Certain foods can actually help you get the things you want: a good nights sleep, a big raise, a long-awaited pregnancy, and more. For the lowdown on the perfect fuel, we asked the experts for their secrets on what to eat to gear up for lifes little (and big) challenges.
Battling the sniffles
Best to eat: Warm fluids, plus garlic
Why: Liquids help by thinning mucus, easing a dry cough, and fending off dehydration due to fever, Heller says. “Garlic has disease-fighting compounds that can give your body a little boost,” she adds.
Try: A soup that has garlic or onions. Either can easily be added to chicken or vegetable broth.
Dreaming of sleep
Best to eat: Whole grains with protein
Why: If you toss and turn in bed, the right snack can help you unwind. Whole grains have carbohydrates that will increase the serotonin in your brain. Eating a meal with carbs, along with proteins that have the amino acid tryptophan, can help insomnia.
Try: A half-cup of whole-grain cereal with skim milk about an hour and a half before sleep. Other picks: hummus on a whole-wheat pita or a rice cake topped with tomato and a slice of turkey breast.
Trying to get pregnant
Best to eat: Complex carbs and protein, plus folic acid
Why: The carb-protein duo keeps insulin levels stable, and that helps fertility, says Jeremy Groll, MD, coauthor of Fertility Foods. “High insulin levels prohibit normal ovulation," he says. Take a prenatal vitamin (ask your doctor), Dr. Groll advises, and fill up on foods rich in folic acid to reduce the risk of spinal-cord defects.
Try: A fruit smoothie with yogurt and protein powder. For folic acid, eat more asparagus, leafy greens, oranges, and fortified cereals.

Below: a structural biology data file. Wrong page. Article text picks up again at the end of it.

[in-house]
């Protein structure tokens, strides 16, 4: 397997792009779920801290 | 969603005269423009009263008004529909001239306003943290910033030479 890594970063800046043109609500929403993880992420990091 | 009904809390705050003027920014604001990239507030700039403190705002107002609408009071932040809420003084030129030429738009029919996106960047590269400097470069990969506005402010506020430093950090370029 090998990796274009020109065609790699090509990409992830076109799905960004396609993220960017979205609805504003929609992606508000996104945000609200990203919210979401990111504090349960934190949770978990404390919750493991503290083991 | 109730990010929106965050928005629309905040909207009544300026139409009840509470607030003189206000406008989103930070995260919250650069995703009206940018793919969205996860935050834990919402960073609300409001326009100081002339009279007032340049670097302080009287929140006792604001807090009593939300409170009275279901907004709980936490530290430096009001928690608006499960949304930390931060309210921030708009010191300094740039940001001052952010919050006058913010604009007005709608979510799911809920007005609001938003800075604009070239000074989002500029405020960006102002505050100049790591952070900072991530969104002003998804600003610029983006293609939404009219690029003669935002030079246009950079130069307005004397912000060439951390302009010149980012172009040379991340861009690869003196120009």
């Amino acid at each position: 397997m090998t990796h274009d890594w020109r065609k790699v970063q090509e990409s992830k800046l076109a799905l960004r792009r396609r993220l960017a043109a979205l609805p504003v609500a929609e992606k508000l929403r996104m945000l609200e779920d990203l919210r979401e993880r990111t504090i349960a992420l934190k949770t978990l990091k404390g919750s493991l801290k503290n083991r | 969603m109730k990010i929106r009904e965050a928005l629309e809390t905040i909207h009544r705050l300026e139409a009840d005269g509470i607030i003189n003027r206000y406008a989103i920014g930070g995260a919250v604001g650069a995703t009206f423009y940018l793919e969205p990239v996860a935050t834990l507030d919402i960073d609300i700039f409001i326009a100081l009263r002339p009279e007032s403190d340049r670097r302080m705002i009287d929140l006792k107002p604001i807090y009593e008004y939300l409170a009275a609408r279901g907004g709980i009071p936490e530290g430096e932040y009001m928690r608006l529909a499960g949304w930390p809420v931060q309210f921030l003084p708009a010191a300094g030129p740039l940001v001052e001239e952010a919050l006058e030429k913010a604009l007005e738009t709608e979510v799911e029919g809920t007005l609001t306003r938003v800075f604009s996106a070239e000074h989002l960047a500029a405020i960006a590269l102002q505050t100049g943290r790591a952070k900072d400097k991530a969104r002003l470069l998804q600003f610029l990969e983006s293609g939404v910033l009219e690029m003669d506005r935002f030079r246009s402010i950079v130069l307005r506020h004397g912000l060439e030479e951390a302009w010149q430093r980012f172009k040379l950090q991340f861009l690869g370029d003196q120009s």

Before a workout
Best to eat: Light snack with carbs and water
Why: A small bite a half-hour to an hour before a workout will give you staying power but wont weigh you down. “It takes the edge off hunger and gives your body some calories,” says Judith J. Wurtman, PhD, author of Managing Your Mind and Mood Through Food.
Try: Yogurt and a few whole-grain crackers if you have an hour or more before the workout; half a banana or 6 ounces of orange juice if you have less time, because they turn into energy (glucose) faster.
Hitting the road
Best to eat: A low-calorie meal that travels well
Why: Since youll probably be sitting for hours in a car or plane, you dont need a lot of calories. You may not be able to keep foods fresh either, so nonperishable, portable foods are also a smart bet. And a healthy snack will keep you away from fat-filled fast foods.
Try: A prepackaged green salad with chicken at the airport, or soup and a whole-wheat roll. For a short flight, shoot for a protein bar with about 15 grams of protein, Wurtman says. For a long road trip, Heller suggests trail mix made with whole-grain cereal, nuts, and dried fruit.
Asking for a raise
Best to eat: Lean protein and whole grains, plus caffeine
Why: You want to be alert and upbeat when youre hitting up the boss. Protein foods have an amino acid, tyrosine, that helps increase mental alertness, and whole grains have been shown to improve energy, says nutritionist Samantha Heller, MS, RD. Also, caffeine improves attention and short-term memory. The effect is strongest if you down one to two 8-ounce cups at least 20 minutes (but no more than an hour) before your sit-down with the boss.
Try: An egg-white and spinach omelet, or a whole-wheat bagel with low-fat cream cheese and java.
Speaking to a crowd
Best to eat: A high-protein, low-fat meal
Why: Its the perfect combo to help concentration and keep those butterflies in check. “Amino acids from the protein will not only help you with the ability to learn and recall information, but theyll also enhance your ability to concentrate and stay alert,” Moore says. Combine chicken, fish, beef, or tofu with some veggies or whole grains, but go easy on the greens, which have fiber that can make you feel gassy or bloated.
Try: A lightly dressed tuna salad with whole-wheat bread or grilled chicken on a small bed of greens.